For Christmas I received a number of art and fiction books, one of which was The Girls by Emma Cline.
I had heard about this book previously and it kept popping up on my Goodreads so I was incredibly excited to read it and it didn’t disappoint.
The Girls is a tense and exciting book based on Charles Manson and the Manson family. It follows Evie Boyd, a 14 year old girl looking for something more in her life during the summer if ’69 in California. In the park she first sets eyes on The Girls and soon she becomes involved in their lives at the Ranch.
The ranch is new and would probably be extremely depressing to most but Evie is young and impressionable and extremely taken by one particular girl, Suzanne.
Evie speaks of her immediate admiration of Suzanne which develops beautifully over the course of the book. It reminds me of when I was at school and I would look up to specific teachers although the age difference was not as great. Throughout the book this relationship develops much further and becomes much more intimate. Cline makes clear that Suzanne has almost a bewitching effect on Evie.
Cline has taken details from the Manson story and added them to her own but her imagination is great. She captures the mind of a 14 year old girl well and the light hearted nature of summer at that age however the book has a dark undertone set by Russel, leader of the Ranch. Russel creates a darkness that looms over the ranch. Despite the lack of food and a proper home or family, the girls do what they can to feel happy but, from a reader’s point of view, as soon as Russel steps in the mood changes and dark cloud overshadow their happiness. Russel also adds that adult nature to the book with the addition of sex. I thought the sex scenes were told in such a fascinating way that I almost forgot the grim circumstances they were under. Inside Evie’s head her justification of why these things are happening is passed on to the reader and you really believe her reasons.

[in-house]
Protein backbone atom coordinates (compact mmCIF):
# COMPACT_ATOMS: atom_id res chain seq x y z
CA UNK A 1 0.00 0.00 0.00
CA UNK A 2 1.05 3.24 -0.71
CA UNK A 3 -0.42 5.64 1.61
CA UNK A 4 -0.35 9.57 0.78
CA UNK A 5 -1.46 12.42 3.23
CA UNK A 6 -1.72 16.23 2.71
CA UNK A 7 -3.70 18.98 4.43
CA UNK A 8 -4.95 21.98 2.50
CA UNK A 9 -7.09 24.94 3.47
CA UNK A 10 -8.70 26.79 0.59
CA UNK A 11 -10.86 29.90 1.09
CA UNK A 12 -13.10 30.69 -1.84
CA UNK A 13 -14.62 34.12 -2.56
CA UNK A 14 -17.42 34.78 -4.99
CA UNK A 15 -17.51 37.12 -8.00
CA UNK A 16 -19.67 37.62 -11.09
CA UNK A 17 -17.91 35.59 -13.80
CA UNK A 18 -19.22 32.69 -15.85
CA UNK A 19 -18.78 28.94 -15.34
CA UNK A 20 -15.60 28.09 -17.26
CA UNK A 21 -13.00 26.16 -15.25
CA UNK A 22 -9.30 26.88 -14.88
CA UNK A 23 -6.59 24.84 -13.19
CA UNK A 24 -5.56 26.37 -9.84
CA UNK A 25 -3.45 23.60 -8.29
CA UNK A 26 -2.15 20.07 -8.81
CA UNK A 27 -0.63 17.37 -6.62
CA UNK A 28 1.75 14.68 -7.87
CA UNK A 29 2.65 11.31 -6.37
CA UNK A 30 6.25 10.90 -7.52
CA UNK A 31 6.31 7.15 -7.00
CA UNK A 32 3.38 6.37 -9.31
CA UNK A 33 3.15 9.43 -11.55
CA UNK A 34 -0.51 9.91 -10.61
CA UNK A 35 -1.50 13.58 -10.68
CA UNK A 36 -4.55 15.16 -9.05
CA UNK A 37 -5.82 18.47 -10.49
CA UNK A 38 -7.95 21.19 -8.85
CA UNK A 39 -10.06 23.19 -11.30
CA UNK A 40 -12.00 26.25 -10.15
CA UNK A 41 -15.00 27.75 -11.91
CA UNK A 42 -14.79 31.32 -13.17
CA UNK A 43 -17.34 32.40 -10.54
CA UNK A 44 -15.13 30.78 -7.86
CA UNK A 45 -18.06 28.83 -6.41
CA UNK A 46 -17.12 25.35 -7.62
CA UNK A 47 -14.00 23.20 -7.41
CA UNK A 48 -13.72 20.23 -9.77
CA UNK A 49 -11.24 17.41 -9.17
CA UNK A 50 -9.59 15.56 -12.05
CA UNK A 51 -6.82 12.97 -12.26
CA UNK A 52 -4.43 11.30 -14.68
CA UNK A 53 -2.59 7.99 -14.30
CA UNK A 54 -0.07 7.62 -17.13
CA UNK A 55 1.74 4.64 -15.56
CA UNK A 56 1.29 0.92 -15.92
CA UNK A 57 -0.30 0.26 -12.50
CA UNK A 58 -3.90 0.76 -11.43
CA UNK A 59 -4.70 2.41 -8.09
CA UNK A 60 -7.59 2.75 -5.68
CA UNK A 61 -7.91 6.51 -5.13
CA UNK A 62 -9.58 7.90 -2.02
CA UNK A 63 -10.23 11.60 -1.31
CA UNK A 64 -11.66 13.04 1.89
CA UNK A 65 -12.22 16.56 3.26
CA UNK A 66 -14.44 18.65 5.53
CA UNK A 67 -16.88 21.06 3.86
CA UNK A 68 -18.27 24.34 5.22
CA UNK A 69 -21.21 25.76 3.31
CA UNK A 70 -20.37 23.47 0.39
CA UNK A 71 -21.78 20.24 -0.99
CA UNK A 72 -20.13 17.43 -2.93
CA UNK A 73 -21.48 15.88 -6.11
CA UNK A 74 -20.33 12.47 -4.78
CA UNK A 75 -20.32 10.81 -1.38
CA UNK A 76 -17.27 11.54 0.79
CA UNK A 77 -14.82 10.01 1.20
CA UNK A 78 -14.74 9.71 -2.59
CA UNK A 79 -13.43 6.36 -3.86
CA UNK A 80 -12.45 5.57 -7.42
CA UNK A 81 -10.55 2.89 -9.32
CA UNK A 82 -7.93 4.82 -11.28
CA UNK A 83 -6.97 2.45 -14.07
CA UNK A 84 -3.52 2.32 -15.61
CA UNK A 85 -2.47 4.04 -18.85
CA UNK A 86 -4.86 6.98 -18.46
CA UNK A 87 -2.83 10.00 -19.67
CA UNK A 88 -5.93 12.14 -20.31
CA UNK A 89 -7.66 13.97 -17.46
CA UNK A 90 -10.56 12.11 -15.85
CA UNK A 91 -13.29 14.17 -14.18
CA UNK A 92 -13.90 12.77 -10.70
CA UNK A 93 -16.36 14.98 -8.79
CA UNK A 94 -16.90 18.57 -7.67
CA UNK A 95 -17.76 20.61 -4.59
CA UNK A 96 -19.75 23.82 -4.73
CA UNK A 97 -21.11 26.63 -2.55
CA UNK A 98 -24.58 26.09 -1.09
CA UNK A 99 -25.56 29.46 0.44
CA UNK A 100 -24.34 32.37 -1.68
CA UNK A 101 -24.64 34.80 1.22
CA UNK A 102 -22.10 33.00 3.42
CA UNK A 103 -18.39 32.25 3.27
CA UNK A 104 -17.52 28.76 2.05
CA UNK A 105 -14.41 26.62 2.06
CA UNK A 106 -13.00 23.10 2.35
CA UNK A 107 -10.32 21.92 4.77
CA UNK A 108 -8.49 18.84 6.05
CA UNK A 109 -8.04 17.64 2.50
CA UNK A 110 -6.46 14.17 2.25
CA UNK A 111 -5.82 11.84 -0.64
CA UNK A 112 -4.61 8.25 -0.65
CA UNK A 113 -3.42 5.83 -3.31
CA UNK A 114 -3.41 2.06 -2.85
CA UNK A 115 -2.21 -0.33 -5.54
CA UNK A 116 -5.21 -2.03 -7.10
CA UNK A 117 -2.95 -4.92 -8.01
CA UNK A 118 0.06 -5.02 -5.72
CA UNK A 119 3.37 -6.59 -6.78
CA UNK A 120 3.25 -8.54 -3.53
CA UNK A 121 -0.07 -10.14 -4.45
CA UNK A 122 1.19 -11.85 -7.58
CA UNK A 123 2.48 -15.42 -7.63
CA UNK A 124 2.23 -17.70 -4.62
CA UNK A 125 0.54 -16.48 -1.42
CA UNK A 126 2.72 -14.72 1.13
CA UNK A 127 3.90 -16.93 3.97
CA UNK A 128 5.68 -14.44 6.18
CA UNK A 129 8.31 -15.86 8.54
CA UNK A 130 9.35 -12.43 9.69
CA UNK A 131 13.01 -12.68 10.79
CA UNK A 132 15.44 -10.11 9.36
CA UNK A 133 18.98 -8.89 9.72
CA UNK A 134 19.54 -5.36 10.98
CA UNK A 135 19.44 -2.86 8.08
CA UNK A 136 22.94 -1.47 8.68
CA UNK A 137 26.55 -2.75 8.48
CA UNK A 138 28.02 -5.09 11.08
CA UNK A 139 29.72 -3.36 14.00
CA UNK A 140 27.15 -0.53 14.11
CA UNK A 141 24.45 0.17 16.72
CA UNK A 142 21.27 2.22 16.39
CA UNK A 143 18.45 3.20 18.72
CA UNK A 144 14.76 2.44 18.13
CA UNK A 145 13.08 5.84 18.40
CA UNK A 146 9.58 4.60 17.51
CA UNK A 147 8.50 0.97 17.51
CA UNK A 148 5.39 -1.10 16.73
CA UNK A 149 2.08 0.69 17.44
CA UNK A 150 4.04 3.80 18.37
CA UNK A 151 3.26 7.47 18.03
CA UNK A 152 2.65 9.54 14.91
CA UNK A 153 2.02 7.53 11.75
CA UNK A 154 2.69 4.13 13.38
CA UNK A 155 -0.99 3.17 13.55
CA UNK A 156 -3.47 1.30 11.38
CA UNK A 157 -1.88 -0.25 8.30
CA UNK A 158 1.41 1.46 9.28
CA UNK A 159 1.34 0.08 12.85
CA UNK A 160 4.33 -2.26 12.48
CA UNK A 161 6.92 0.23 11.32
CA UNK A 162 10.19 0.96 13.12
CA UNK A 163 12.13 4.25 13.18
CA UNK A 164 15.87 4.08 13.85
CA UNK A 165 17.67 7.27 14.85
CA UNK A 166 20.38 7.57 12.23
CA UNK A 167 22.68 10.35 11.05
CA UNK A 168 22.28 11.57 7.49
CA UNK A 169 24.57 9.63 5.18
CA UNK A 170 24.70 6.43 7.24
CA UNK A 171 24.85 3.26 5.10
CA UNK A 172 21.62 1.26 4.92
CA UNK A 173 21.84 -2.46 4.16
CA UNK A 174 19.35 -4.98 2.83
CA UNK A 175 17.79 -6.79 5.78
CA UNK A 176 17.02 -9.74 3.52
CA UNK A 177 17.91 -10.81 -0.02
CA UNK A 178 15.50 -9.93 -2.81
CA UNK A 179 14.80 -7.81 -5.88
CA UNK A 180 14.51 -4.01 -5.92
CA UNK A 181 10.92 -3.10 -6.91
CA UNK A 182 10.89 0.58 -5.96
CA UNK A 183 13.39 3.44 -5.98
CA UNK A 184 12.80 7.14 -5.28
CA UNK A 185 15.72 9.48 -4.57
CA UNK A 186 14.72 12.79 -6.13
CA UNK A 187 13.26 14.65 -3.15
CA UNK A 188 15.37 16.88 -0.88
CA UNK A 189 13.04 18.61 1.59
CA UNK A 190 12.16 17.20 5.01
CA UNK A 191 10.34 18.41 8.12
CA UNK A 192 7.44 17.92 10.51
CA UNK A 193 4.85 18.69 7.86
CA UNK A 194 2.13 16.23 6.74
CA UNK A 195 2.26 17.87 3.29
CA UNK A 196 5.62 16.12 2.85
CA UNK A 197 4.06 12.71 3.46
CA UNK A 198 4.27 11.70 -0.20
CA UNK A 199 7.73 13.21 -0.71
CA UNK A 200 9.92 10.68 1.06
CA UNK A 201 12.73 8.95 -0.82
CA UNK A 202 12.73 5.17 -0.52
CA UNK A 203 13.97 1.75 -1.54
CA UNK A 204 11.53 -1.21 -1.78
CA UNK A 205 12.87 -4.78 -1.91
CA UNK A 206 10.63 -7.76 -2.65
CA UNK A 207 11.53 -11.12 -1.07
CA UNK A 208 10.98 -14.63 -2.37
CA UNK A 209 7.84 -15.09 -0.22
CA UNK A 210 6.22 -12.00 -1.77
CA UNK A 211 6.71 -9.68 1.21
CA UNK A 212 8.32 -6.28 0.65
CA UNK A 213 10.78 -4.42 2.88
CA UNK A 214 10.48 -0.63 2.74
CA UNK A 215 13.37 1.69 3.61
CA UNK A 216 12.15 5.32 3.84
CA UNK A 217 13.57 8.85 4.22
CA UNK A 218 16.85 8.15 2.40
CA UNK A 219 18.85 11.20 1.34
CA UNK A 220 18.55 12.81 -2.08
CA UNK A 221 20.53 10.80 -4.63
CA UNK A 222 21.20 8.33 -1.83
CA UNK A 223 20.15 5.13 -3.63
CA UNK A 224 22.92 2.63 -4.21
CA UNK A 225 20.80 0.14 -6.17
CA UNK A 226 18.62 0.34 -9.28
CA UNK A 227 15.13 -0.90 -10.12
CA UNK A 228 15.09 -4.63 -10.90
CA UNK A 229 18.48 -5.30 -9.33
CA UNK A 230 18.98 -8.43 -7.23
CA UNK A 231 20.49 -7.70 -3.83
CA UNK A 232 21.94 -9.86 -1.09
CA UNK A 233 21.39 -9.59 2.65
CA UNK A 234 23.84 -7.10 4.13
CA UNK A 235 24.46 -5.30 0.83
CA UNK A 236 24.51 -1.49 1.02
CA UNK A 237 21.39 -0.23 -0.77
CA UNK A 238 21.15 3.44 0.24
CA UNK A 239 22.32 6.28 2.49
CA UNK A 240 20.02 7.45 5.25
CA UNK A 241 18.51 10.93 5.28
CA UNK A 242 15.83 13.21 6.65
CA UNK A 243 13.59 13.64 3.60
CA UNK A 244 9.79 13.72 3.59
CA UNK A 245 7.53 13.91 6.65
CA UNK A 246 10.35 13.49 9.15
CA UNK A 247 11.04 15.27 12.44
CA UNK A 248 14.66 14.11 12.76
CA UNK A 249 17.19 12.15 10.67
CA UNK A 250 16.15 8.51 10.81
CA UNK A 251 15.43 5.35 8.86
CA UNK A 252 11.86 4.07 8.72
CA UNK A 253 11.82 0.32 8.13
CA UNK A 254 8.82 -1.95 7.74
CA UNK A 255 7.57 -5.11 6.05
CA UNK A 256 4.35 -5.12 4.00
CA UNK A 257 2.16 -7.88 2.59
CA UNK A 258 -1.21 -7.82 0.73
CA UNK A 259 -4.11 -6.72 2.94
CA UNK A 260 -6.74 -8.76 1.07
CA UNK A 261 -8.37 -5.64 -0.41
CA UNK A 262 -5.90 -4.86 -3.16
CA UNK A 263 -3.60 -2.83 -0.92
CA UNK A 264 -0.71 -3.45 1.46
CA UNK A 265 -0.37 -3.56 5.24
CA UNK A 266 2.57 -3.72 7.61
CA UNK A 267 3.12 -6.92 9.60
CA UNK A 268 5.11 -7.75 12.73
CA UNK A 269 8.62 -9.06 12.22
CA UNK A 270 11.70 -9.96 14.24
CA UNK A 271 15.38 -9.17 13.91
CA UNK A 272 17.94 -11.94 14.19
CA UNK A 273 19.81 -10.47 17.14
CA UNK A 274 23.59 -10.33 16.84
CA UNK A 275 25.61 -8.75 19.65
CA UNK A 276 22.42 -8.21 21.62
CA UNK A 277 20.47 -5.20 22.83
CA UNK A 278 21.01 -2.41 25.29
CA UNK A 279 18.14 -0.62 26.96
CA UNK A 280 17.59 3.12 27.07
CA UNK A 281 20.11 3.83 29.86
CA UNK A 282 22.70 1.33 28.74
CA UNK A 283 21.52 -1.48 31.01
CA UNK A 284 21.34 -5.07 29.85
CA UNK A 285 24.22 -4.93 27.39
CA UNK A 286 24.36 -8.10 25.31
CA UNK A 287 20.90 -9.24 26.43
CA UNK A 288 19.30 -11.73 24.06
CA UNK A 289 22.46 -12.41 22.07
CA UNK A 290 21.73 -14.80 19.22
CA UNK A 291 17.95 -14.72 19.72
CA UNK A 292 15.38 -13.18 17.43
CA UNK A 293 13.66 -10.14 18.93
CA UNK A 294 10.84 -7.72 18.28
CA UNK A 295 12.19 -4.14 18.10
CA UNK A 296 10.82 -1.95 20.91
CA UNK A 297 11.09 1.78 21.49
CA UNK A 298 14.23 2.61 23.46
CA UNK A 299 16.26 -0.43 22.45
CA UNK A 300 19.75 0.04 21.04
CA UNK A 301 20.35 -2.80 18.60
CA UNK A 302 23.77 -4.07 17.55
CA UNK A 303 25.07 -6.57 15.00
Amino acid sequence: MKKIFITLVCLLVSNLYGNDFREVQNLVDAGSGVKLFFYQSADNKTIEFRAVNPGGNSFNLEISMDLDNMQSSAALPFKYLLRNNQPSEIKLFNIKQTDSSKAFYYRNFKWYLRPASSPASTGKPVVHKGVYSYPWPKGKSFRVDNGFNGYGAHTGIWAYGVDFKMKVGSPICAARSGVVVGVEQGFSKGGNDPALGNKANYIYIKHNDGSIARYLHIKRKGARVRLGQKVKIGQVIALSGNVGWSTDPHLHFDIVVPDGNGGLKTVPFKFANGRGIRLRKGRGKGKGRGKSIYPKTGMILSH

One major disappointment I did have was that I expected more of a climax towards the end of the book however, I can see how this would have been difficult when the story was told by Evie and she was not actually there for the crime.
I also wish that the characters of the other girls could have been explored a little more as I found them fascinating people.
I really enjoyed this book and it didn’t disappoint me. It made me think about my own life and particularly my own potential. Would I have followed the crowd just like Evie? Its scary to think that, although I would like to be certain I would stay away from people like Russel, I can’t be sure. You never know what you’re capable of and how other people can affect your morals.